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Originally posted by Manouche
I have reread the last report and there is no mention of a site the IAEA wants to visit and is refused access.
Can you clarify please ?


Hope this clarifies...

From the IAEA Board Meeting 12th September, preliminary notes. See
www.iaea.org...


The Agency is increasingly concerned about the possible existence in Iran of past or current undisclosed nuclear related activities involving military related organizations, including activities related to the development of a nuclear payload for a missile, about which the Agency continues to receive new information. In the near future, I hope to set out in greater detail the basis for the Agency's concerns so that all Member States are fully informed.


IAEA Board Meeting 24 May 2011 and opens as a PDF www.iaea.org...


23. Iran has not provided further information, as requested by the Agency, in connection with its announcement on 7 February 2010 that it possessed laser enrichment technology, and its announcement on 9 April 2010 regarding the development of third generation centrifuges. Since early 2008, Iran has not responded to Agency requests for access to additional locations related, inter alia, to the manufacturing of centrifuges, and to R&D on uranium enrichment. As a result, the Agency’s knowledge about Iran’s enrichment activities continues to diminish.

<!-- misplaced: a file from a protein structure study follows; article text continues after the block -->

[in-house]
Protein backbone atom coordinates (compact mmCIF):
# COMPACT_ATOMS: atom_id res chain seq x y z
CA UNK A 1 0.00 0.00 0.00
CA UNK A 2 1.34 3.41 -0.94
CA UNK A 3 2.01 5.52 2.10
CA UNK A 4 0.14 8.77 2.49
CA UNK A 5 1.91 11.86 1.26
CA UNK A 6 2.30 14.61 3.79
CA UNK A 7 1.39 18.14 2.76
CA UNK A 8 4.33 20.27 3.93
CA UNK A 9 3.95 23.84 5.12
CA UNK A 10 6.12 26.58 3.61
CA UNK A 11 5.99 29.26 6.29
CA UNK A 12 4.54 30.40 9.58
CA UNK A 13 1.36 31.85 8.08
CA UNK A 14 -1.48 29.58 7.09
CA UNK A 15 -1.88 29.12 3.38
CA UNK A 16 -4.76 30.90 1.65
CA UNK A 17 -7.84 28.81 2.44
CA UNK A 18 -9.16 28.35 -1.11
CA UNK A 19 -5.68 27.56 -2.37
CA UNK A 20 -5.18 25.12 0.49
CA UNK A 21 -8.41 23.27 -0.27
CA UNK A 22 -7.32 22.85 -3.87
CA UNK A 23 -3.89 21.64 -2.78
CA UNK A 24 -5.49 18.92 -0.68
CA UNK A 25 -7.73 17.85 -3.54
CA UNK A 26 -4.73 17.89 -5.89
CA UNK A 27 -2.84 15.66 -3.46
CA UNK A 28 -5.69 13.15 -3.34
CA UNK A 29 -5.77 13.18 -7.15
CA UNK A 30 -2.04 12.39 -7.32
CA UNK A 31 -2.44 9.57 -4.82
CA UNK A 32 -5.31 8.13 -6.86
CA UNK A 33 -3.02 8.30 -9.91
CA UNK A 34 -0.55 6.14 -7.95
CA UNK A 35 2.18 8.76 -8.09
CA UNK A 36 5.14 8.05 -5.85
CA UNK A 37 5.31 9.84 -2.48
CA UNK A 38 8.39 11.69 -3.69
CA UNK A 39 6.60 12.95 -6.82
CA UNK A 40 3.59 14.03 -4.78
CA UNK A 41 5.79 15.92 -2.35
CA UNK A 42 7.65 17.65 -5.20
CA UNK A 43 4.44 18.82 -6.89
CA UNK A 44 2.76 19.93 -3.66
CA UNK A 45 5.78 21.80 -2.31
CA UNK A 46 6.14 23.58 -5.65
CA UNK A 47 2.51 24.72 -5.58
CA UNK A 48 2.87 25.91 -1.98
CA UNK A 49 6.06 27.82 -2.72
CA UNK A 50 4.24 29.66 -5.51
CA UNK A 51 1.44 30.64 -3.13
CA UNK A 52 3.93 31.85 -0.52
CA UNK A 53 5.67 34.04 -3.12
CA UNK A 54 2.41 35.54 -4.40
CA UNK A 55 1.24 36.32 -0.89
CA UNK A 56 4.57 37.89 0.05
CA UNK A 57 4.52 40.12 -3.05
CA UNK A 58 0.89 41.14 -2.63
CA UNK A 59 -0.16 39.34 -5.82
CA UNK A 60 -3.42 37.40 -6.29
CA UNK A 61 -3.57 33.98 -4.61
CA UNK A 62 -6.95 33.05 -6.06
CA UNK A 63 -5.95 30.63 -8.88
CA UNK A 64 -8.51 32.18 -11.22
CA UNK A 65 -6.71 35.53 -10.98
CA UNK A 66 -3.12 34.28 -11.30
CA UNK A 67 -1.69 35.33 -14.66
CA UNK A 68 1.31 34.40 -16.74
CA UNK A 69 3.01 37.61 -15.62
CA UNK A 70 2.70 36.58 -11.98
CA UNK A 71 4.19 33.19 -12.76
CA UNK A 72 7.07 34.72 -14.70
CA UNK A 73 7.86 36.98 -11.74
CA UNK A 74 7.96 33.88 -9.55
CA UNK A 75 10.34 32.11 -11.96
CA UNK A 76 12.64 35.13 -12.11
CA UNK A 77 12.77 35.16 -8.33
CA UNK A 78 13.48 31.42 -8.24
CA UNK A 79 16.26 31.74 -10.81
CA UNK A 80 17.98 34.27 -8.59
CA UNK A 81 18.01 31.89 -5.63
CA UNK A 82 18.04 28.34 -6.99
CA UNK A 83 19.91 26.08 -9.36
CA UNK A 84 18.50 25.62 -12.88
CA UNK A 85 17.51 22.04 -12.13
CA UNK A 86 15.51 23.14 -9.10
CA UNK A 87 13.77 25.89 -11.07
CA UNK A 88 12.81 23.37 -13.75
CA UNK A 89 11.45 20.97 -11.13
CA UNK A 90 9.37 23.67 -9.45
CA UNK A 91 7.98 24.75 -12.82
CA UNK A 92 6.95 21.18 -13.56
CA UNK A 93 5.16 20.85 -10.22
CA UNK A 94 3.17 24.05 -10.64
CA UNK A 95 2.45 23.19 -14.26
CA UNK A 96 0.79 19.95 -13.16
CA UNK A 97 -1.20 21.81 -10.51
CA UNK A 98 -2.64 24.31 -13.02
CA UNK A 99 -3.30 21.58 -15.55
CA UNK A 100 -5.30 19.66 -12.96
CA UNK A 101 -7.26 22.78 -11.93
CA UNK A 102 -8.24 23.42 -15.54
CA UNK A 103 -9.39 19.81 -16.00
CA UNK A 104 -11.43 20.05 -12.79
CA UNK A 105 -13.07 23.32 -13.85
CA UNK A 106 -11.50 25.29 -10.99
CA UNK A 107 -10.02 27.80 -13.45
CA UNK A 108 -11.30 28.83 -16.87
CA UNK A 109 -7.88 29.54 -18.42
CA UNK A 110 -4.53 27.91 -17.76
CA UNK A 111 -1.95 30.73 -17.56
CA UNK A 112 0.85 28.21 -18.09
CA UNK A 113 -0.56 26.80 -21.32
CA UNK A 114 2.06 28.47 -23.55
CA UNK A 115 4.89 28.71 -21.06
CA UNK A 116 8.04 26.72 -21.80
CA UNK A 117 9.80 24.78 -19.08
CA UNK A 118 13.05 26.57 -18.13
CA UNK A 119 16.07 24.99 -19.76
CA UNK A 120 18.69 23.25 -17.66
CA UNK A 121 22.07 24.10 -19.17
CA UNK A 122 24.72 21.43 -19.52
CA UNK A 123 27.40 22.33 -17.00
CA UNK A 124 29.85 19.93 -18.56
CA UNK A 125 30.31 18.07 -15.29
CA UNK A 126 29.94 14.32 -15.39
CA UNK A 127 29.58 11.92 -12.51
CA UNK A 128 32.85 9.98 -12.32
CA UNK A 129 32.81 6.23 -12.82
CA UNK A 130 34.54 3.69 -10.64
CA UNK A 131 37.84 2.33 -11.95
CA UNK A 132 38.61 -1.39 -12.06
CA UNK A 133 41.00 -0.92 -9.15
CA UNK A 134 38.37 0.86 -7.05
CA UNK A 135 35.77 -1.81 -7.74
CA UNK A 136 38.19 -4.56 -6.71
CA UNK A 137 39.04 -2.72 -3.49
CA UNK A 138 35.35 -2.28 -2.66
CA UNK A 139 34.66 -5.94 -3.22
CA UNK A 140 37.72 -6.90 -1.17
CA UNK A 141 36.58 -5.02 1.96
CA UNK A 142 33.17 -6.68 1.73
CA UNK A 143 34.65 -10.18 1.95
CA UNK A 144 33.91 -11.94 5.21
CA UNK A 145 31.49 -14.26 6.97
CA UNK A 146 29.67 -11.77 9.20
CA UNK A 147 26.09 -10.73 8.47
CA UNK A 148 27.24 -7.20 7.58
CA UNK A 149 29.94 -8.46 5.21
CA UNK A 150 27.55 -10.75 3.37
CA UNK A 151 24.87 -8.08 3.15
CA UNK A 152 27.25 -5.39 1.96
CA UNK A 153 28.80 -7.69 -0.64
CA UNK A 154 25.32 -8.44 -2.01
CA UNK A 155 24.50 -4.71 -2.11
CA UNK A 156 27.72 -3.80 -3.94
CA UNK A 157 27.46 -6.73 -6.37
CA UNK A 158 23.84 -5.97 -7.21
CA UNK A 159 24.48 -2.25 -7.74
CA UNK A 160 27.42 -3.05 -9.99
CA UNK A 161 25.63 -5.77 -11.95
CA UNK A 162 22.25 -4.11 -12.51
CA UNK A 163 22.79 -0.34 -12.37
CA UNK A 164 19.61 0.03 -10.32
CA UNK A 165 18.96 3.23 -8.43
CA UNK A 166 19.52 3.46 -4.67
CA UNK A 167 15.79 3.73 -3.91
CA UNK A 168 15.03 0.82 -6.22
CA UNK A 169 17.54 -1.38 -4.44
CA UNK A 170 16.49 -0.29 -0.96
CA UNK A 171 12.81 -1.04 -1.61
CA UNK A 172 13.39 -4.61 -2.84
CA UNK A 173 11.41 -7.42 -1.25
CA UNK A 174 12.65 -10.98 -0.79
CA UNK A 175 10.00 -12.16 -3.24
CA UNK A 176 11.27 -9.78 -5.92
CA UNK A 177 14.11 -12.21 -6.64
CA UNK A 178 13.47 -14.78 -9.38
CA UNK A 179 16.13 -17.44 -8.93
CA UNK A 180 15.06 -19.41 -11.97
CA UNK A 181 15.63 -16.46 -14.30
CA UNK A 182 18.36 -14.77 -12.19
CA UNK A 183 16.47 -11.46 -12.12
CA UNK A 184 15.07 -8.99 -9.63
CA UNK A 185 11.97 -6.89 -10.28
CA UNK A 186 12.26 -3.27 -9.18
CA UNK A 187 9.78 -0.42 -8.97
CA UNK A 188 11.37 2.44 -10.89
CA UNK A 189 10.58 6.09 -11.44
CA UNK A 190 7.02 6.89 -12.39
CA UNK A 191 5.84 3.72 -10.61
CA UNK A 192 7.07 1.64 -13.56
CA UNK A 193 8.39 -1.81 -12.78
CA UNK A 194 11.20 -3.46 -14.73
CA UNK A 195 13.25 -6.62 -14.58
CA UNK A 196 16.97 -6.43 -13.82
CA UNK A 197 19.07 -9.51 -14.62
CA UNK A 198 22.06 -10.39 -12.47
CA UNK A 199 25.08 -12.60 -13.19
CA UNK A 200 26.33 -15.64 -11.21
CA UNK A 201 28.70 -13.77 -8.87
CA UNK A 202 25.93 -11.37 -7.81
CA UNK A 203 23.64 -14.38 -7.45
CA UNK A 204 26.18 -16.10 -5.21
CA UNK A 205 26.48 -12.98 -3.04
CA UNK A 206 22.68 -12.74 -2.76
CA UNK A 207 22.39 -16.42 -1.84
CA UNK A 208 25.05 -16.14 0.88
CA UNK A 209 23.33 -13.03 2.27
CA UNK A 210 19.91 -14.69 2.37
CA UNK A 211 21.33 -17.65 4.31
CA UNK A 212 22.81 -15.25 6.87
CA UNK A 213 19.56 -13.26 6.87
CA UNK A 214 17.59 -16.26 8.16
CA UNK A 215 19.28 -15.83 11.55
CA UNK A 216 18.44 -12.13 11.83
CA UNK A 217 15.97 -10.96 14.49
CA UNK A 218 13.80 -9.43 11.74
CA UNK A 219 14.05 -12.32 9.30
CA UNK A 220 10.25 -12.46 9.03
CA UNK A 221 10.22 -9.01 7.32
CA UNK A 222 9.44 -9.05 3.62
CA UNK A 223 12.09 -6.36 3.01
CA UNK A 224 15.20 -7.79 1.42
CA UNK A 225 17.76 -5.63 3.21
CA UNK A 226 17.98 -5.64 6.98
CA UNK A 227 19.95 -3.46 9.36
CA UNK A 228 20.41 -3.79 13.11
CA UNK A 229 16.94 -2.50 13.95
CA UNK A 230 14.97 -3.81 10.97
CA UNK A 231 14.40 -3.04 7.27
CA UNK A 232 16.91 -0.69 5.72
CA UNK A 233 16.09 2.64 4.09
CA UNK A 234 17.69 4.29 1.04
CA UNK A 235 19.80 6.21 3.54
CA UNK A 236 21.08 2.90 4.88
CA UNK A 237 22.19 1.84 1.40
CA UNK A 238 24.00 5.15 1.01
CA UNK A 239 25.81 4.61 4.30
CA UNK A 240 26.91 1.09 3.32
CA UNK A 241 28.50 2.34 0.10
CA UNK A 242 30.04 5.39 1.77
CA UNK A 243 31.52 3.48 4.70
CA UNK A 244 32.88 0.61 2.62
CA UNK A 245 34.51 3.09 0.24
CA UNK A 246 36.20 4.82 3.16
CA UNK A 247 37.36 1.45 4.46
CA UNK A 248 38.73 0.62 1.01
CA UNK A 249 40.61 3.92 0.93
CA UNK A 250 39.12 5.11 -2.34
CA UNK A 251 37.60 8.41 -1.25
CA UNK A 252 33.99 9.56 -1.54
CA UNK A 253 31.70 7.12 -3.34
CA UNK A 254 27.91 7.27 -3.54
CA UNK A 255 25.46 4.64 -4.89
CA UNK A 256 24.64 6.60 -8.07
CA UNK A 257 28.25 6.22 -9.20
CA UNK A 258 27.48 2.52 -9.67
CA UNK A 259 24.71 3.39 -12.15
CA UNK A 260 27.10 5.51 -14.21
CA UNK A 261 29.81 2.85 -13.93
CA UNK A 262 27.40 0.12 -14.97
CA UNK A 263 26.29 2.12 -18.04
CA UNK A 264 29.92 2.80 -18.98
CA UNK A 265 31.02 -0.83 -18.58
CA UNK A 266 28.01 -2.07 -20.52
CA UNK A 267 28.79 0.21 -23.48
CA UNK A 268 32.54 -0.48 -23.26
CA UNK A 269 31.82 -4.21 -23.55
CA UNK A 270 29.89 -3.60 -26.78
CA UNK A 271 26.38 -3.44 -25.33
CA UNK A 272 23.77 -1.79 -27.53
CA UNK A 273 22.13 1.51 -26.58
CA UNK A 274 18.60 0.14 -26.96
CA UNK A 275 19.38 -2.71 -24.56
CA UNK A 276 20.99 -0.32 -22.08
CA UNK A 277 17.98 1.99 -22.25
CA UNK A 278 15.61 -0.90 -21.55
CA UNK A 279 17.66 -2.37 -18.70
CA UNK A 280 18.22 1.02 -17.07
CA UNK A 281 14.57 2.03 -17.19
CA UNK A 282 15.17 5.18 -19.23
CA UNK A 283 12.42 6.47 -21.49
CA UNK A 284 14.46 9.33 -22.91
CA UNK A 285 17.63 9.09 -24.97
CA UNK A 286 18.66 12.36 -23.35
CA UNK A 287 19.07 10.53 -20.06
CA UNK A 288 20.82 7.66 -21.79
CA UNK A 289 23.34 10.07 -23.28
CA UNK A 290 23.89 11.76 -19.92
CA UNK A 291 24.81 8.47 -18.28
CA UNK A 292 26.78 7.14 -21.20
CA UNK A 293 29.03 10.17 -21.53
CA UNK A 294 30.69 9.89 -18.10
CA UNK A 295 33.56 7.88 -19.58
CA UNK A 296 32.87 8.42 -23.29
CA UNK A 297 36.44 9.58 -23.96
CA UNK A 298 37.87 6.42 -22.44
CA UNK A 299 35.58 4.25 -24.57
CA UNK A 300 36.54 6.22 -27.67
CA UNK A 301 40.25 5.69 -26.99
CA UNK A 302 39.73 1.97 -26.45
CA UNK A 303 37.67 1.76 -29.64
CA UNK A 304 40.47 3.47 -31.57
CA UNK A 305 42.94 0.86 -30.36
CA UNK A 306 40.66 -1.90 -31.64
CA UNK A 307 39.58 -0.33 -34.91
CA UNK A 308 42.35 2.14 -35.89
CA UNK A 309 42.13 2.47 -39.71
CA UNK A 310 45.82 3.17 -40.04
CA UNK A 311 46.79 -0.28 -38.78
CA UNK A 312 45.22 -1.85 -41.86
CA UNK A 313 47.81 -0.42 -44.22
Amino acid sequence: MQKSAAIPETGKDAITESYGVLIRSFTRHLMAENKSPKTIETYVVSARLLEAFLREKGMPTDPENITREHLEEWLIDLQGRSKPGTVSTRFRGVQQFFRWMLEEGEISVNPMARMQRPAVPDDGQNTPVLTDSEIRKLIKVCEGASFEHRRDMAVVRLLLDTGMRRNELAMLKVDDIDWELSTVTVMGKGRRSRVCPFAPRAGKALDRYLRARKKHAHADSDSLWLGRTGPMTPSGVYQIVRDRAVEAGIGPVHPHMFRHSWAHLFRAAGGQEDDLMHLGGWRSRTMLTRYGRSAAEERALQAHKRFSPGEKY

and from para 26

...the Agency has requested that Iran make the necessary arrangements to provide the Agency, at the earliest possible date, with access to: the Heavy Water Production Plant (HWPP); the heavy water stored at the Uranium Conversion Facility (UCF) in order to take samples; and any other location in Iran where projects related to heavy water are being carried out. Iran has objected to the Agency’s requests on the basis that they go beyond the Safeguards Agreement and because Iran has already stated that it has not projects. To date, Iran has not provided the requested access.


... and so on

Regards



posted on Sep, 13 2011 @ 11:59 AM
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reply to post by paraphi
 


Last month, Herman Nackaerts, IAEA Deputy Director General and Head of the Department of Safeguards, was in Arak (heavy water production plant and centrifuge research center), Bushehr (nuclear power plant), Fordo and Natanz (fuel enrichment plant) and Esfahan (uranium conversion facility).

U.N. nuclear watchdog visits Iran sites : report